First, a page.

Online interactive atlas of Rasmussen’s Arctic trek coming soon
“It’s being picked up as a diplomatic bridge between Canada and Denmark”
The famed 20th century explorer Knud Rasmussen will soon undertake a new journey across the remote communities of Canada’s Arctic — but this time it’ll be digital.
Eighty-two years after Rasmussen’s death, documents and artifacts from his historic Fifth Thule Expedition will be digitized and distributed across Canada’s North by way of a comprehensive “cyber-atlas.”
The Inuit-Danish explorer Knud Rasmussen became the first European to cross the Arctic from eastern Canada to Alaska on his Fifth Thule Expedition from 1921 to 1924, when he collected enough information about Inuit life to fill a 10-volume journal.
That expedition is widely regarded as one of the most extensive undertakings of its kind.
Many of the artifacts to be included in the atlas — Rasmussen collected approximately 6,000 — will appear for the first time outside Denmark.
For Nunavut, the project marks a giant leap forward in the electronic distribution of history.
The non-profit Kitikmeot Heritage Society, based in Cambridge Bay, is spearheading the project, with technological assistance provided by Carleton University in Ottawa.
The atlas will be a priceless resource to explore Inuit culture before mass settlement in the 1940’s ended traditional, semi-nomadic lifestyles.
“At that point [the Inuit] were still living fairly traditional lives, and Inuit tradition was still very intact,” said the Kitikmeot Heritage Society’s executive director, Brendan Greibel.
“[Rasmussen] worked with these people, captured their stories, their songs, their technologies and documented it.”
Using sophisticated software, thousands of names, artifacts and locations will be “tagged” and entered into the database.
The tags will then make it possible for users to trace an item, place or individual’s history across all available documentation and catalogues entered into the atlas.
“It works by this big relational web. If you go to a place, you’ll see the people and everything related to that place… you can navigate this web through your own interests,” explained Greibel.
“You might be reading about an artifact, you’ll be able to see that artifact, look at it three-dimensionally, venture into the person who made it, the stories that person told, or the songs they sang, or the maps they drew and navigate through it as you see fit.”
Even in its early stages, the atlas is proving its worth to some Kitikmeot Heritage Society researchers who are compiling the data.
Community director Pamela Gross used the database to find her grandmother’s great-grandmother, who is mentioned in Rasmussen’s journals.
And another employee believes they’ve found their namesake, although admittedly more research will be needed for confirmation.
“I think it’s going to serve as a linkage,” Gross said of the project’s potential impact on Nunavut.
“You can see the people, see where they are on the map. We will be able to learn more about specific areas.”
Local histories and knowledge from elders will be added to the atlas later, following a future community tour by the society.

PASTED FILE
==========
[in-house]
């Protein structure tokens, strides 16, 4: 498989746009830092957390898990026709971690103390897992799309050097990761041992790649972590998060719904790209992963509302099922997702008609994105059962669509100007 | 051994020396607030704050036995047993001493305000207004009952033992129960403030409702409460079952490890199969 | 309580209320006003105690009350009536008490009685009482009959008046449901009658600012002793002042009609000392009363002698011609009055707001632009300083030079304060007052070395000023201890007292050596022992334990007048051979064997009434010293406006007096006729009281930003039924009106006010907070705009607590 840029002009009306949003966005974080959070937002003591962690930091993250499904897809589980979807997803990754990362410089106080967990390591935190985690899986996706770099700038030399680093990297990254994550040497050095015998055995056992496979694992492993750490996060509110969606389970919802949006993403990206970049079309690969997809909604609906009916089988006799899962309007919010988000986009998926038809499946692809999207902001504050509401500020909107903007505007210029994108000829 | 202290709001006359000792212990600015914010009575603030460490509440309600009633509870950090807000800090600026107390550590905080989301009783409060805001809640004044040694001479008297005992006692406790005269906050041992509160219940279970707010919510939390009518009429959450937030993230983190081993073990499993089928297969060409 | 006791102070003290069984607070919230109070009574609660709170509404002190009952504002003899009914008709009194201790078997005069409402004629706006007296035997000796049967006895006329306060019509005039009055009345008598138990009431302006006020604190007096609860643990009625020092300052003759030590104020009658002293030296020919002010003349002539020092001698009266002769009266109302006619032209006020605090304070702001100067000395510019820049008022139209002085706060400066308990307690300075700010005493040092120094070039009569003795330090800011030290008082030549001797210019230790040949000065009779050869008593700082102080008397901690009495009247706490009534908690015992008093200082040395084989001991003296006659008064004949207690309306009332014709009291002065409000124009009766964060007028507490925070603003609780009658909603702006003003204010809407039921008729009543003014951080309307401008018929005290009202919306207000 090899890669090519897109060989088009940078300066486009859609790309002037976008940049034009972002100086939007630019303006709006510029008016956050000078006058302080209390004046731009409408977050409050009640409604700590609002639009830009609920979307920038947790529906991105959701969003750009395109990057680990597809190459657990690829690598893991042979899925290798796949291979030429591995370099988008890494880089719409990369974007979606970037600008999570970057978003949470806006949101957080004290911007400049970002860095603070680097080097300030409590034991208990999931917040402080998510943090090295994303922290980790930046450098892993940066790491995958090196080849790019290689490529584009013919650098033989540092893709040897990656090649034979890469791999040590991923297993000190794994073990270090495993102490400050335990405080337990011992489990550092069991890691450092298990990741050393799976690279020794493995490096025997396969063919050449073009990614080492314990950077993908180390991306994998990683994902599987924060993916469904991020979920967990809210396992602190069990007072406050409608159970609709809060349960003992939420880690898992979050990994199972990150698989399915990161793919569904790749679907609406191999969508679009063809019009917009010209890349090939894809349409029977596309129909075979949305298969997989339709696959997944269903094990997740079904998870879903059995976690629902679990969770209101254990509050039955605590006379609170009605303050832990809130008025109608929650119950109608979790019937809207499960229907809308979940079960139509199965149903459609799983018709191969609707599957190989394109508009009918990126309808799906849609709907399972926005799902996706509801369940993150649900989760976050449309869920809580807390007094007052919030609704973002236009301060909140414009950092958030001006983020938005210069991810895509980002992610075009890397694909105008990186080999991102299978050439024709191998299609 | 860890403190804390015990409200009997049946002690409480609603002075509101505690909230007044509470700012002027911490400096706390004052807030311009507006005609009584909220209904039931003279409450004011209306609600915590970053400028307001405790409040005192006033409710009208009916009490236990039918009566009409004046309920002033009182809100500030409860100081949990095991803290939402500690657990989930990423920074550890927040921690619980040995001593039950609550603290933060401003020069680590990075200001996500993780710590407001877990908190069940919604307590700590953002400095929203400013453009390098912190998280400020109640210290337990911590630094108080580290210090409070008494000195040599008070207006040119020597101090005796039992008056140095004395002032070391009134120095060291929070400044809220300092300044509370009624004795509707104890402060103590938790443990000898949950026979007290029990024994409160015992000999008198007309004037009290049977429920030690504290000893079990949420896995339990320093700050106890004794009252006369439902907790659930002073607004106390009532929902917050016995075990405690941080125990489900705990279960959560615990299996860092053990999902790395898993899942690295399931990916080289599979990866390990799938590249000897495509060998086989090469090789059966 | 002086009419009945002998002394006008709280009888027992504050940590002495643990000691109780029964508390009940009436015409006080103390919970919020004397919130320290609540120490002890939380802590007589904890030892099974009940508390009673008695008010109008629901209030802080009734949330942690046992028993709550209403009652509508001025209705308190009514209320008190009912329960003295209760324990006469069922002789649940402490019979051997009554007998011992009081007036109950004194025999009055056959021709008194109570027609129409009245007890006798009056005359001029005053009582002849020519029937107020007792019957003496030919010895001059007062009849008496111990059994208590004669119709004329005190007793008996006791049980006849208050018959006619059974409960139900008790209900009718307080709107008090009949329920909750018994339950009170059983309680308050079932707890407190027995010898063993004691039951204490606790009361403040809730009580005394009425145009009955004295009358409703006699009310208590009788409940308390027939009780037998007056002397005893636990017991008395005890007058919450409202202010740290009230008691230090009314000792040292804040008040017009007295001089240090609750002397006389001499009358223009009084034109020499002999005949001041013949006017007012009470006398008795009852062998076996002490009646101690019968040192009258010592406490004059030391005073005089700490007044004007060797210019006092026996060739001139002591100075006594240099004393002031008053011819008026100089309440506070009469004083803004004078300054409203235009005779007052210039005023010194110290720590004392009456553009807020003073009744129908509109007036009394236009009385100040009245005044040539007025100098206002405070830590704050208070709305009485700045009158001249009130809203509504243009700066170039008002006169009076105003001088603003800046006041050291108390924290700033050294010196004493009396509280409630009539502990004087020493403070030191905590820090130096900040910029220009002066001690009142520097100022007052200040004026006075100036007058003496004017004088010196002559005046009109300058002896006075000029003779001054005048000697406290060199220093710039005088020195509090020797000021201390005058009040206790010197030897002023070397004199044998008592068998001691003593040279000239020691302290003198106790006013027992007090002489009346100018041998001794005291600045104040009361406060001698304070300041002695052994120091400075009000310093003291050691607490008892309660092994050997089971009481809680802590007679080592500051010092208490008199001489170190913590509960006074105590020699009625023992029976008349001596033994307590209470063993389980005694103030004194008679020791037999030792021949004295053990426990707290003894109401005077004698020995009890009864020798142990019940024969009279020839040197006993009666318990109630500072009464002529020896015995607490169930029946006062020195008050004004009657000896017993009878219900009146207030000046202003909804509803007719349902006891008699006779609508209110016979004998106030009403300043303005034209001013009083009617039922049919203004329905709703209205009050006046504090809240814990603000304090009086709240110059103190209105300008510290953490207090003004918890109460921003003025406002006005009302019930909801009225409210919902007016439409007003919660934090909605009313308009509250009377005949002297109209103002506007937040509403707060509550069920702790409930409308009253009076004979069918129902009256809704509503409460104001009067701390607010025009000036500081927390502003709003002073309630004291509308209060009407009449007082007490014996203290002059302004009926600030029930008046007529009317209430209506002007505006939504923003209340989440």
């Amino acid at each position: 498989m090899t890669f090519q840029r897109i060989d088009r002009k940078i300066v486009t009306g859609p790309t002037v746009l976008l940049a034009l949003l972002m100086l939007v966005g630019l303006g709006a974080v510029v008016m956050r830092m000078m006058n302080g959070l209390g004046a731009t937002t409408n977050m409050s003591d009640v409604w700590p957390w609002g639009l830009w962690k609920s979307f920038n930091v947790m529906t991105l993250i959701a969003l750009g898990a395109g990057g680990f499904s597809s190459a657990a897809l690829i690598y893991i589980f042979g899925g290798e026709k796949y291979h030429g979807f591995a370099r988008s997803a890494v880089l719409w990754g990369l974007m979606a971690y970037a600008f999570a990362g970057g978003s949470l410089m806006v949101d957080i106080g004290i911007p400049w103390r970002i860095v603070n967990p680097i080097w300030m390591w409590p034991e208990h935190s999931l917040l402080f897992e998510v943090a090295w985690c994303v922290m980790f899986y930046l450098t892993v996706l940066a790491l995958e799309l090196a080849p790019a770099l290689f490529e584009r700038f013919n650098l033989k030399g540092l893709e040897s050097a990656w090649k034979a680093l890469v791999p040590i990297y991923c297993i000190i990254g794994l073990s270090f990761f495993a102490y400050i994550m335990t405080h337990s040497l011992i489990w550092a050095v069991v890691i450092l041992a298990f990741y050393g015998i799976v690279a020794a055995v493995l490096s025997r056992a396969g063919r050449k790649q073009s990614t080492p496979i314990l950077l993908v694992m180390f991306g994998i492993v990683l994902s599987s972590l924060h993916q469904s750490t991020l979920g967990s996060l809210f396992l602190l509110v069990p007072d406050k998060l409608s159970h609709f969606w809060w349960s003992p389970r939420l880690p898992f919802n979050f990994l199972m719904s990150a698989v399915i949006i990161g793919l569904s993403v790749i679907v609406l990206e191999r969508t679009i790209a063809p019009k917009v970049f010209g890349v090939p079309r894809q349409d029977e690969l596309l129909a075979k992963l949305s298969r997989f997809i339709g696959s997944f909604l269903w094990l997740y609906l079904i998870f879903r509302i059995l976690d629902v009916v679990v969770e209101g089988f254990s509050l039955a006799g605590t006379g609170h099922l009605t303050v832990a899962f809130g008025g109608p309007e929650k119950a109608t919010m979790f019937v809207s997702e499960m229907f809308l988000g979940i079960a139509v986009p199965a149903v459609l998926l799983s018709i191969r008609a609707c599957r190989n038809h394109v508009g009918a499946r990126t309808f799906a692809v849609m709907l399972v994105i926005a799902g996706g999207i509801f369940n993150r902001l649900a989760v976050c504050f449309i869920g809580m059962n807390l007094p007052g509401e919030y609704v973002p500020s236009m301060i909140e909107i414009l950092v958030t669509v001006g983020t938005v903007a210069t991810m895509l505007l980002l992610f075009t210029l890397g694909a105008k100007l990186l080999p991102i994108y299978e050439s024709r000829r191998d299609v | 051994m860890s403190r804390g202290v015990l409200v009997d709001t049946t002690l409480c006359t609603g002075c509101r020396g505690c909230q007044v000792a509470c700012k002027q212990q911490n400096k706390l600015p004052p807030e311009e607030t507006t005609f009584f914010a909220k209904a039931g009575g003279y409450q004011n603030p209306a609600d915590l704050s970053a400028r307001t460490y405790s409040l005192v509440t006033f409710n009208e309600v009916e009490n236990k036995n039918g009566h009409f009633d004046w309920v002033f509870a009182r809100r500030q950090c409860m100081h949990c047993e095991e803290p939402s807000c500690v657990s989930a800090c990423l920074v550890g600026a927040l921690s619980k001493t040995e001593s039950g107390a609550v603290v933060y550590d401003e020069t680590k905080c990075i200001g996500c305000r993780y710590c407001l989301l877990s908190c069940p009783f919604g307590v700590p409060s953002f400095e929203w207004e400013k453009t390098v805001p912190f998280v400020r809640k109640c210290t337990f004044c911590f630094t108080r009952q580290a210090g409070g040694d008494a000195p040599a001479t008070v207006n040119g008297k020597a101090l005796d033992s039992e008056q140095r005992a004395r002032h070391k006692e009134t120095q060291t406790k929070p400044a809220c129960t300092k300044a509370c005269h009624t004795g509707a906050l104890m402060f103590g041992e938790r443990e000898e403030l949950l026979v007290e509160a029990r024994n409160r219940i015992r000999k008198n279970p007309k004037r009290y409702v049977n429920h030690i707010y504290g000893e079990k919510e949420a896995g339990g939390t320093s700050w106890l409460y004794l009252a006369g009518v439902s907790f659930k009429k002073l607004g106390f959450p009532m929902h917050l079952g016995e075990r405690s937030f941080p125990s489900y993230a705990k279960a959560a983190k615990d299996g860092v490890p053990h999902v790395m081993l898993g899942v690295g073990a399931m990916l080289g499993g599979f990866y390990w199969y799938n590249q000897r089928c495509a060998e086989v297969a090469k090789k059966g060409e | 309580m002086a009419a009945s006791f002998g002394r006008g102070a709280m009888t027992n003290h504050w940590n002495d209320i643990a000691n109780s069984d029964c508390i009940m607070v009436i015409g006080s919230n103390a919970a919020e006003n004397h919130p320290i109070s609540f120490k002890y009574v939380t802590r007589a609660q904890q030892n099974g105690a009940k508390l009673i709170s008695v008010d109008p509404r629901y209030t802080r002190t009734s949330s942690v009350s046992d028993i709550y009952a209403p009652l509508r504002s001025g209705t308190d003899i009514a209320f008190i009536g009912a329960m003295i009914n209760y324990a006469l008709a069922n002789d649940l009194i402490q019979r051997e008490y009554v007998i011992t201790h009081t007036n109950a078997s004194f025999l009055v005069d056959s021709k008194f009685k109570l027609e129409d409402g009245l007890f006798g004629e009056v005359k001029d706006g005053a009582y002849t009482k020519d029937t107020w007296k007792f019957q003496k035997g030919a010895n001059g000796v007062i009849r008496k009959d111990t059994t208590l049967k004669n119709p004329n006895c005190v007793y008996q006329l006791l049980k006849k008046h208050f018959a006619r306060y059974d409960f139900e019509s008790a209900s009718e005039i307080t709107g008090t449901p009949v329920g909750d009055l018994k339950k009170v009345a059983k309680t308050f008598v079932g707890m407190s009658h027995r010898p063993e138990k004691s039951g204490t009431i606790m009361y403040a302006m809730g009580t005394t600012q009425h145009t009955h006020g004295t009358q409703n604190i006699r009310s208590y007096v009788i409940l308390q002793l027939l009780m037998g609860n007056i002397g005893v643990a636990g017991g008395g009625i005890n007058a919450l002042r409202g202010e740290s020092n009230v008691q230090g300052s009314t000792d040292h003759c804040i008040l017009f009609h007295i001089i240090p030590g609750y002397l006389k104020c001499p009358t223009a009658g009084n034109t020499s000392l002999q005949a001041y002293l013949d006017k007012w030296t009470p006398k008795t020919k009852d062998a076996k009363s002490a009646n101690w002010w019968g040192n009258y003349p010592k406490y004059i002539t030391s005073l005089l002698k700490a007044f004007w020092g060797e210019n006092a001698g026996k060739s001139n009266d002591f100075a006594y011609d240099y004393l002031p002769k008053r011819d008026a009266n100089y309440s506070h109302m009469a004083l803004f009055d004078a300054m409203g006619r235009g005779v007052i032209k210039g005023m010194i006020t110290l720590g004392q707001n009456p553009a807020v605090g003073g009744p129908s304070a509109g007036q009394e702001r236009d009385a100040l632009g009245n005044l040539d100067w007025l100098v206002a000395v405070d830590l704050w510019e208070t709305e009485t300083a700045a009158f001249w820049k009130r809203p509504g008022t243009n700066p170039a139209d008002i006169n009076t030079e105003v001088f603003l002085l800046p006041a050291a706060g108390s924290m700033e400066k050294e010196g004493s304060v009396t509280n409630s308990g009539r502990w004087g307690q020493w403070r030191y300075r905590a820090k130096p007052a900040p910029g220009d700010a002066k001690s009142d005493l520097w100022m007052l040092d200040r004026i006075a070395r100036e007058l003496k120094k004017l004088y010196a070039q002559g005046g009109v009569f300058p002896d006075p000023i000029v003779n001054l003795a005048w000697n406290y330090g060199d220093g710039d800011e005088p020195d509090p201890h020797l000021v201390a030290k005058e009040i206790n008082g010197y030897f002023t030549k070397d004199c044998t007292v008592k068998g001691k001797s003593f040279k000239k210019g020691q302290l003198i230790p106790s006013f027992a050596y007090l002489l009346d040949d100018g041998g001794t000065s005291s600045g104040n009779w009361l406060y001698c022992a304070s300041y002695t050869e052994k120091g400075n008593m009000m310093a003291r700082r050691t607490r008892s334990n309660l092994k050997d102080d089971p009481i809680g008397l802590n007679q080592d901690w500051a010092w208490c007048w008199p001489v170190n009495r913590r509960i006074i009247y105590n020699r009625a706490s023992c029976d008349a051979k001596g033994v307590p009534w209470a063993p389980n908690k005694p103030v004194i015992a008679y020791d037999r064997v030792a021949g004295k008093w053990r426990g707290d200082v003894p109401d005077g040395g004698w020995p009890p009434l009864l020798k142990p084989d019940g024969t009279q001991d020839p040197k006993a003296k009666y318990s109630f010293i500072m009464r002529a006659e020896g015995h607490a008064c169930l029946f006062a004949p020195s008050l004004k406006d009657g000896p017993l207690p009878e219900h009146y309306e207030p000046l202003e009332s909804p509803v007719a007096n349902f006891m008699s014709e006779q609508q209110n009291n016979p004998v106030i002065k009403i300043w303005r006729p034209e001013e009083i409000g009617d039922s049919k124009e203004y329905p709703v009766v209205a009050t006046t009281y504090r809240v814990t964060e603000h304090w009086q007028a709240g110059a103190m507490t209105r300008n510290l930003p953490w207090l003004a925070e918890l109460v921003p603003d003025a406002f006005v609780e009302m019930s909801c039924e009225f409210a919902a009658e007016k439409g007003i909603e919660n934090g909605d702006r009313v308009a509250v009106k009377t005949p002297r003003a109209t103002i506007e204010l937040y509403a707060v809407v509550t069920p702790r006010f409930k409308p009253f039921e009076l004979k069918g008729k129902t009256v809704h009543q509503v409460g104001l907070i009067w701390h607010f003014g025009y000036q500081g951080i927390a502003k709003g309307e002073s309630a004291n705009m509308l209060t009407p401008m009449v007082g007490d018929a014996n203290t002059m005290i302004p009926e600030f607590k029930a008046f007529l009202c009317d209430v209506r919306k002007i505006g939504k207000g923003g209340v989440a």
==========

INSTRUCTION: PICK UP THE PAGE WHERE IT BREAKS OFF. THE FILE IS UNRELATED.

“Sometimes you don’t know what the Inuinnaqtun names mean anymore,” said Gross.
Even now, she said, some elders who witnessed Rasmussen’s historic journey when they were children are still alive.
Early funding for the project has been provide by CIRA, or Canadian Internet Registration Authority, with technical support from Carleton University’s Geomatics and Cartographic Research Centre in Ottawa.
“We’re in fact a pilot project, in terms of making this stuff more widely available to everyone,” said Carleton University professor Fraser Taylor.
Taylor and Carleton staff recently returned from Denmark, along with researchers from the historical society.
Much of the visit was spent going over logistics with Danish museums on how to distribute the digital artifacts in Canada.
In many ways, the electronic infrastructure that will be installed to distribute the atlas will be unprecedented in the territory.
“That’s the next step, to maximize the access speed to communities to make it more accessible,” said Greibel.
Open source Nunalit server software, used in other online northern projects, was used during the early stages of the project.
But the size of the Rasmussen atlas will be charting unknown waters, said Greibel, and the infrastructure will have to be expanded to make the database fully available to Nunavummiut living in communities with limited internet bandwidth.
“The idea is we’re looking at putting servers in most of the communities… so that the information is right in the communities and you can access it quickly.”
Ideally, Greibel envisions communities storing and collecting their own data, rather than having that traditional knowledge stored on southern servers.
If all goes according to plan, the Kitikmeot Heritage Society believes the Rasmussen atlas will represent a new era in Danish and Inuit collaboration — a celebration of shared Arctic roots.
“This has gathered a ton of momentum. When we were over in Denmark, the Canadian ambassador threw a gala for us. It’s being picked up as a diplomatic bridge between Canada and Denmark, and the European Union and North America,” he said.
“It’s turned into a very big project connecting continents and countries.”
Look for the initial distribution of the Knud Rasmussen atlas early in 2016.
The Inuit-Danish explorer Knud Rasmussen became the first European to cross the Arctic from eastern Canada to Alaska, on his Fifth Thule Expedition from 1921 to 1924, when he collected numerous traditional stories and information about Inuit culture.